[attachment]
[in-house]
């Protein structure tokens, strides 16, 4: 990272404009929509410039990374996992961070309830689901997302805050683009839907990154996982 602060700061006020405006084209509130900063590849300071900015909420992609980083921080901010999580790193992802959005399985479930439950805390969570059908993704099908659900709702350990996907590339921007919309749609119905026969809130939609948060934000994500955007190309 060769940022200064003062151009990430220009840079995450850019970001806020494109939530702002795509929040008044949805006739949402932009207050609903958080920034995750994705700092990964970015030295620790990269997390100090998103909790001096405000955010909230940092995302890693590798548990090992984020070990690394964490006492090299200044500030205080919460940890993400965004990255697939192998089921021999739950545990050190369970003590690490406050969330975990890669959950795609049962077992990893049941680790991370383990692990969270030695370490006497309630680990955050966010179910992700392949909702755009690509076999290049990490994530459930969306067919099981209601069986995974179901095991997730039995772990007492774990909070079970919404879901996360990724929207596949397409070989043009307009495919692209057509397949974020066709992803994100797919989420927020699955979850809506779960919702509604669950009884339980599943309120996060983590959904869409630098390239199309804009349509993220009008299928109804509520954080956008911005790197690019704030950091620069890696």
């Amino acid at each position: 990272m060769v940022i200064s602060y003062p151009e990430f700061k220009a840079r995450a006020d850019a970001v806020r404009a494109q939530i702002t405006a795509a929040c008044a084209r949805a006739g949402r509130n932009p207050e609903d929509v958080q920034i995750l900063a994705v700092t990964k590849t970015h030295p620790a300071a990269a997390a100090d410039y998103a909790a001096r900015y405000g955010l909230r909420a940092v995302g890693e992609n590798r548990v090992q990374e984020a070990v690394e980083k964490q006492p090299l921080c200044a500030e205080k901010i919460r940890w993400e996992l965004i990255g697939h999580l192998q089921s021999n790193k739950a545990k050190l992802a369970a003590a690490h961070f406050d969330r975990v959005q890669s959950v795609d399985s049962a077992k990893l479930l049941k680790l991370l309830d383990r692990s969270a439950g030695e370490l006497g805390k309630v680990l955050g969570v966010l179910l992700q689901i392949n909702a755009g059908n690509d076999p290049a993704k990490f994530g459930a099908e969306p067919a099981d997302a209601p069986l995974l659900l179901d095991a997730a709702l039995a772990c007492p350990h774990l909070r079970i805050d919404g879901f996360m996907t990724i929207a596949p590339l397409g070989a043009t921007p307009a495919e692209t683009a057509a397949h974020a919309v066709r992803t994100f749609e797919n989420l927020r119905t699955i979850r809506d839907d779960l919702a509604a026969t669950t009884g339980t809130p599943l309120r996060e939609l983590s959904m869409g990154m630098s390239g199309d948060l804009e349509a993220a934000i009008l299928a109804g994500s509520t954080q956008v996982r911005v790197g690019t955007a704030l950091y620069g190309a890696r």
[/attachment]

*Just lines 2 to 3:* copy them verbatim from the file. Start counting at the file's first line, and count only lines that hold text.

């Protein structure tokens, strides 16, 4: 990272404009929509410039990374996992961070309830689901997302805050683009839907990154996982 602060700061006020405006084209509130900063590849300071900015909420992609980083921080901010999580790193992802959005399985479930439950805390969570059908993704099908659900709702350990996907590339921007919309749609119905026969809130939609948060934000994500955007190309 060769940022200064003062151009990430220009840079995450850019970001806020494109939530702002795509929040008044949805006739949402932009207050609903958080920034995750994705700092990964970015030295620790990269997390100090998103909790001096405000955010909230940092995302890693590798548990090992984020070990690394964490006492090299200044500030205080919460940890993400965004990255697939192998089921021999739950545990050190369970003590690490406050969330975990890669959950795609049962077992990893049941680790991370383990692990969270030695370490006497309630680990955050966010179910992700392949909702755009690509076999290049990490994530459930969306067919099981209601069986995974179901095991997730039995772990007492774990909070079970919404879901996360990724929207596949397409070989043009307009495919692209057509397949974020066709992803994100797919989420927020699955979850809506779960919702509604669950009884339980599943309120996060983590959904869409630098390239199309804009349509993220009008299928109804509520954080956008911005790197690019704030950091620069890696």
């Amino acid at each position: 990272m060769v940022i200064s602060y003062p151009e990430f700061k220009a840079r995450a006020d850019a970001v806020r404009a494109q939530i702002t405006a795509a929040c008044a084209r949805a006739g949402r509130n932009p207050e609903d929509v958080q920034i995750l900063a994705v700092t990964k590849t970015h030295p620790a300071a990269a997390a100090d410039y998103a909790a001096r900015y405000g955010l909230r909420a940092v995302g890693e992609n590798r548990v090992q990374e984020a070990v690394e980083k964490q006492p090299l921080c200044a500030e205080k901010i919460r940890w993400e996992l965004i990255g697939h999580l192998q089921s021999n790193k739950a545990k050190l992802a369970a003590a690490h961070f406050d969330r975990v959005q890669s959950v795609d399985s049962a077992k990893l479930l049941k680790l991370l309830d383990r692990s969270a439950g030695e370490l006497g805390k309630v680990l955050g969570v966010l179910l992700q689901i392949n909702a755009g059908n690509d076999p290049a993704k990490f994530g459930a099908e969306p067919a099981d997302a209601p069986l995974l659900l179901d095991a997730a709702l039995a772990c007492p350990h774990l909070r079970i805050d919404g879901f996360m996907t990724i929207a596949p590339l397409g070989a043009t921007p307009a495919e692209t683009a057509a397949h974020a919309v066709r992803t994100f749609e797919n989420l927020r119905t699955i979850r809506d839907d779960l919702a509604a026969t669950t009884g339980t809130p599943l309120r996060e939609l983590s959904m869409g990154m630098s390239g199309d948060l804009e349509a993220a934000i009008l299928a109804g994500s509520t954080q956008v996982r911005v790197g690019t955007a704030l950091y620069g190309a890696r």